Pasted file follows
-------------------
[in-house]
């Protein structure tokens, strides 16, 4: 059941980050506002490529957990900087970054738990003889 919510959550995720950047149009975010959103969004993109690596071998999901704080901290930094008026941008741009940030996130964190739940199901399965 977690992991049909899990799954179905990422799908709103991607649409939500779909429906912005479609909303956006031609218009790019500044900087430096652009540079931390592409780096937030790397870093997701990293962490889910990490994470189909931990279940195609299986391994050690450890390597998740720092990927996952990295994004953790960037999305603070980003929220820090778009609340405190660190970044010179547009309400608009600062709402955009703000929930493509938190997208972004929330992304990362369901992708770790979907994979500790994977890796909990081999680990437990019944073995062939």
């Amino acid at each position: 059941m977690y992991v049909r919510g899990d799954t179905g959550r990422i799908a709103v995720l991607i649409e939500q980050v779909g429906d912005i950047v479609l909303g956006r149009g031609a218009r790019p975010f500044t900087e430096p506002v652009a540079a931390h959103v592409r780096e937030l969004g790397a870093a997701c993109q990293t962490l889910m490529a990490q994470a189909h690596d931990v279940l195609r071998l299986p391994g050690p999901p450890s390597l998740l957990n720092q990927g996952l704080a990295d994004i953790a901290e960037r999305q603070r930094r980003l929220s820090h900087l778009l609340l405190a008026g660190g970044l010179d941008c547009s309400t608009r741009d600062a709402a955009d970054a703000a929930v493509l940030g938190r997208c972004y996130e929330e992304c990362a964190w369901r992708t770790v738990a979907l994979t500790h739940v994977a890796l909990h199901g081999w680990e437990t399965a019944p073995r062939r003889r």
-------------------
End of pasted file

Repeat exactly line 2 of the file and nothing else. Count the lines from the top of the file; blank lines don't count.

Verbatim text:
């Protein structure tokens, strides 16, 4: 059941980050506002490529957990900087970054738990003889 919510959550995720950047149009975010959103969004993109690596071998999901704080901290930094008026941008741009940030996130964190739940199901399965 977690992991049909899990799954179905990422799908709103991607649409939500779909429906912005479609909303956006031609218009790019500044900087430096652009540079931390592409780096937030790397870093997701990293962490889910990490994470189909931990279940195609299986391994050690450890390597998740720092990927996952990295994004953790960037999305603070980003929220820090778009609340405190660190970044010179547009309400608009600062709402955009703000929930493509938190997208972004929330992304990362369901992708770790979907994979500790994977890796909990081999680990437990019944073995062939």